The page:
It's interesting to see Charlie Schick, one of my Nokia colleagues discuss--on the corporate blog no less--a subject that has gotten a lot of attention thanks how well the Nokia E71 was kept secret before it's launch. And like Charlie, I'm going to drag out some thoughts from Nokia's internal blogosphere--my own specifically. However, unlike Charlie, I don't work in marketing and, obviously, am not speaking for the company here.
I am not opposed to the policy of not discussing publicly announced products. I understand the reasoning. That being said, it's frustrating at times to not be able to participate in a particular conversation about something everyone knows about thanks to a product leak. I think pretending the leak didn't happen is simply silly, which is the corporate policy today.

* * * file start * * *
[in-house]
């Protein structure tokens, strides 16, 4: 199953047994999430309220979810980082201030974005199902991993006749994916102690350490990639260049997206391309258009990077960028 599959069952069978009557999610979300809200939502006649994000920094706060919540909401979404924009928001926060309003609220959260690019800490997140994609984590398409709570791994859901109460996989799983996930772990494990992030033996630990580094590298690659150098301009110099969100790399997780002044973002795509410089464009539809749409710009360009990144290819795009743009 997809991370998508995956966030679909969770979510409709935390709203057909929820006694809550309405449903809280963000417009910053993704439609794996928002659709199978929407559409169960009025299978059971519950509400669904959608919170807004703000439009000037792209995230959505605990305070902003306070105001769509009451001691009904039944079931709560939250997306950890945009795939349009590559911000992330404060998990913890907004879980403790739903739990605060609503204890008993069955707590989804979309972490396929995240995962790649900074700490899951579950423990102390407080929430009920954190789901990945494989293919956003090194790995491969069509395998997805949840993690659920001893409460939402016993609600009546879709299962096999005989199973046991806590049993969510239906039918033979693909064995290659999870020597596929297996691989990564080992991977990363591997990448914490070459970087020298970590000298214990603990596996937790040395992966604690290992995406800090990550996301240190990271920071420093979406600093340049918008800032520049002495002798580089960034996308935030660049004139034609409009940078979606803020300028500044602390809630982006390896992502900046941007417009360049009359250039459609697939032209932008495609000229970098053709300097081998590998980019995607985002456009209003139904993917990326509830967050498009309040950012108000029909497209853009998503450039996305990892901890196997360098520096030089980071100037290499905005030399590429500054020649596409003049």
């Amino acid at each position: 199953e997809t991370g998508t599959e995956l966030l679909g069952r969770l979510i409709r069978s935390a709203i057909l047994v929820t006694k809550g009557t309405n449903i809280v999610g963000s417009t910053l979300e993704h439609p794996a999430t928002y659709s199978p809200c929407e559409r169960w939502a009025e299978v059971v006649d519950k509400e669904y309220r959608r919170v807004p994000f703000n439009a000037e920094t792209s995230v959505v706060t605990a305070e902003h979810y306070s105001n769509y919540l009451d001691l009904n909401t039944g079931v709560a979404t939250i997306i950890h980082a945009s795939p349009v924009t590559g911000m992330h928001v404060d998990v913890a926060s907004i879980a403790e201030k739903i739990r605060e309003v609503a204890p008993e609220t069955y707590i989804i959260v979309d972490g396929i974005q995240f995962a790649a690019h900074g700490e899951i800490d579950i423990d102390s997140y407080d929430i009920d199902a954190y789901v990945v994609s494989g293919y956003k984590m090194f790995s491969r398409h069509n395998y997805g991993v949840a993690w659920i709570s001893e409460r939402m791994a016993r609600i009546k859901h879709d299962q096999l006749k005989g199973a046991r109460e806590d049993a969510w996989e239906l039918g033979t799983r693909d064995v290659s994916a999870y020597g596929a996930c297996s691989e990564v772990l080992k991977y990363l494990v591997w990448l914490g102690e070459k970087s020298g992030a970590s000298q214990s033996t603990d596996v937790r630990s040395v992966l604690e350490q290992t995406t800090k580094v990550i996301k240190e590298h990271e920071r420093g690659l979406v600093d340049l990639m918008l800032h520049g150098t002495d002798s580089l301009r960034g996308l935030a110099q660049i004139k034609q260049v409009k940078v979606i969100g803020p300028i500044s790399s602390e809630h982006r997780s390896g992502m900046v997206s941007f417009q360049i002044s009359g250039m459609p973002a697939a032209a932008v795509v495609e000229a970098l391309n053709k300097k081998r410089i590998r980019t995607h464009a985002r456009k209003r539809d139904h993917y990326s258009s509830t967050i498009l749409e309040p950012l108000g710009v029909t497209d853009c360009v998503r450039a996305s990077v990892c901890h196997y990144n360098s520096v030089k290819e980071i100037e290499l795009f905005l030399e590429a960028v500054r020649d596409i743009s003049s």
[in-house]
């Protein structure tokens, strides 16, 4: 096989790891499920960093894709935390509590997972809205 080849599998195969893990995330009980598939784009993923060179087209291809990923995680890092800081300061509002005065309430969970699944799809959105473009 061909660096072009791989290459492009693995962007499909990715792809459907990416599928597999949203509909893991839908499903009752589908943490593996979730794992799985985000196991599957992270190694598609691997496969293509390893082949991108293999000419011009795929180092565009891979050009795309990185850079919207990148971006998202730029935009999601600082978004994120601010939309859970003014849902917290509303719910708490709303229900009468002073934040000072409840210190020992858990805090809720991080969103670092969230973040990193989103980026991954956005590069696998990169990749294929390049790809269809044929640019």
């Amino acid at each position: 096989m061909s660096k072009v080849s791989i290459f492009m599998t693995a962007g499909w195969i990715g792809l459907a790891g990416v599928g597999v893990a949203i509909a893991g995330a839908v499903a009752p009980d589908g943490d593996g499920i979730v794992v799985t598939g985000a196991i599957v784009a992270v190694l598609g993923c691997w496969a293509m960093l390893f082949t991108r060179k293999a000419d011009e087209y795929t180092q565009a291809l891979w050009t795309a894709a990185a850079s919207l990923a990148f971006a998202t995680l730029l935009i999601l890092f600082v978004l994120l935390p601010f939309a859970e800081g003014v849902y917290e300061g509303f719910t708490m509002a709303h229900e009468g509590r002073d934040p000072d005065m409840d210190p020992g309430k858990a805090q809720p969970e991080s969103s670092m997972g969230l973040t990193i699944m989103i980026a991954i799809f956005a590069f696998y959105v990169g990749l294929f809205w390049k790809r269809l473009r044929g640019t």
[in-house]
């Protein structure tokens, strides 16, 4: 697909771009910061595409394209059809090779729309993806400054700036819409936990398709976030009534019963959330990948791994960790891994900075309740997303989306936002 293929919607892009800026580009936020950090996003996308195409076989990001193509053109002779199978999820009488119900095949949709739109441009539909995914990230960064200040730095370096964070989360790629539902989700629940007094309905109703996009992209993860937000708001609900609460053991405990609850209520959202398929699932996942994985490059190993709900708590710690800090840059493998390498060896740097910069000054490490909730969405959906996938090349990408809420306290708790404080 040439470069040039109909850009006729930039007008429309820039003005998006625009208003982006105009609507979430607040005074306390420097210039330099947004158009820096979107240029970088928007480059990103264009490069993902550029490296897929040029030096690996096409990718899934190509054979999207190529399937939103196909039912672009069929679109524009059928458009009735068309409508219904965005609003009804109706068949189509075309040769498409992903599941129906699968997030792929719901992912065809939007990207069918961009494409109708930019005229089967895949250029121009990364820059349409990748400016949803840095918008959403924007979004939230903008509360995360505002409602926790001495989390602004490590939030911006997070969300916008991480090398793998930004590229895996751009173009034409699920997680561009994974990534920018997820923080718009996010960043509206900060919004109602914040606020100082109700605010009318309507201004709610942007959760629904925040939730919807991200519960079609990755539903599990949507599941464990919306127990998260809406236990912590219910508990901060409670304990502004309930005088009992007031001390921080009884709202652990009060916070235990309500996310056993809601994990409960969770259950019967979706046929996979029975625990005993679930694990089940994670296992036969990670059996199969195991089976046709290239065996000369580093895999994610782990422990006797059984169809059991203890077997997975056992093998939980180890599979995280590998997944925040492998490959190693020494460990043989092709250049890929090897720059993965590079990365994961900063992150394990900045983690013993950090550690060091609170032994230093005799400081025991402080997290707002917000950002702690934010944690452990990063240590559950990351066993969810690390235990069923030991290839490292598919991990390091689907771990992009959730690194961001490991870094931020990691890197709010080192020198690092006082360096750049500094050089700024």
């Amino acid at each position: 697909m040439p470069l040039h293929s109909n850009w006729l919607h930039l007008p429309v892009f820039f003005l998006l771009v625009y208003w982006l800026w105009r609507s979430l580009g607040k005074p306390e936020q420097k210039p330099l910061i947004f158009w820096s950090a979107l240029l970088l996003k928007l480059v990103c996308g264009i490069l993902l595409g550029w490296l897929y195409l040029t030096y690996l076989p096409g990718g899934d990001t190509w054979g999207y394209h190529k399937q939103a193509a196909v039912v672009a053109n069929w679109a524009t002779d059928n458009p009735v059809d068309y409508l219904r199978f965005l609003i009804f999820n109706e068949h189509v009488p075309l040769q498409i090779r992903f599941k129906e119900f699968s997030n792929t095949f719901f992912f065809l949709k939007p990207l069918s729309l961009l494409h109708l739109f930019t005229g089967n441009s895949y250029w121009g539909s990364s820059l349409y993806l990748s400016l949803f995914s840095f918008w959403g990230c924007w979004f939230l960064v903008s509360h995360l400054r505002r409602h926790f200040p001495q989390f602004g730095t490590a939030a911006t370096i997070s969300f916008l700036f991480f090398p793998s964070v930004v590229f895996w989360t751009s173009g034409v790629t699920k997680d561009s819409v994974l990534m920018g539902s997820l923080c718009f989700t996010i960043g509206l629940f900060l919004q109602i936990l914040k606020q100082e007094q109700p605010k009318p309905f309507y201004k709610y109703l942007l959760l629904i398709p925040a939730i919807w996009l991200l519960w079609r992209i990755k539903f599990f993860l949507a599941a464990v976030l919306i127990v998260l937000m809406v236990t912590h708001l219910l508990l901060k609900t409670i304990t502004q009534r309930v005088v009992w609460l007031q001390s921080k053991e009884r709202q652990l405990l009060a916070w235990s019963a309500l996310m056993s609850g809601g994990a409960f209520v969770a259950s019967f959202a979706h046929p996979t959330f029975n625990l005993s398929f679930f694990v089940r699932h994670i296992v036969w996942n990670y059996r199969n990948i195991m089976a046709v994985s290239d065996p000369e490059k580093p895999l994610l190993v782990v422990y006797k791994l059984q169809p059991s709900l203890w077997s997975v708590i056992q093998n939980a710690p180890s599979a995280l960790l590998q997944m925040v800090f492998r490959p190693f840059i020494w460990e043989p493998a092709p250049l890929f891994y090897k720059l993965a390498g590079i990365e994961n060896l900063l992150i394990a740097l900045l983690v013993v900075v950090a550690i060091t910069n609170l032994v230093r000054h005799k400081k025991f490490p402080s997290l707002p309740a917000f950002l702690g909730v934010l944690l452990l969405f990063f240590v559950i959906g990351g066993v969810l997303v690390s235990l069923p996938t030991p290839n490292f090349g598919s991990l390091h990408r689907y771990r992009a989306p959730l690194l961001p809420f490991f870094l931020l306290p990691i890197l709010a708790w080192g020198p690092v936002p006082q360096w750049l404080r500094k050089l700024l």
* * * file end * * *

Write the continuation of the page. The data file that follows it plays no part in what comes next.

When a product leak does occur--and let's face it, it's going to happen despite our best efforts--we need to have a communications plan in-place for dealing with it. Immediately, not when the product releases. Somewhere between the current "stonewall" policy and "spilling the beans." I'm not sure how realistic that is, but at least that way we might have some control over the messaging versus in the current regime where the blogosphere has already told all before anyone inside Nokia has had a chance to say word one.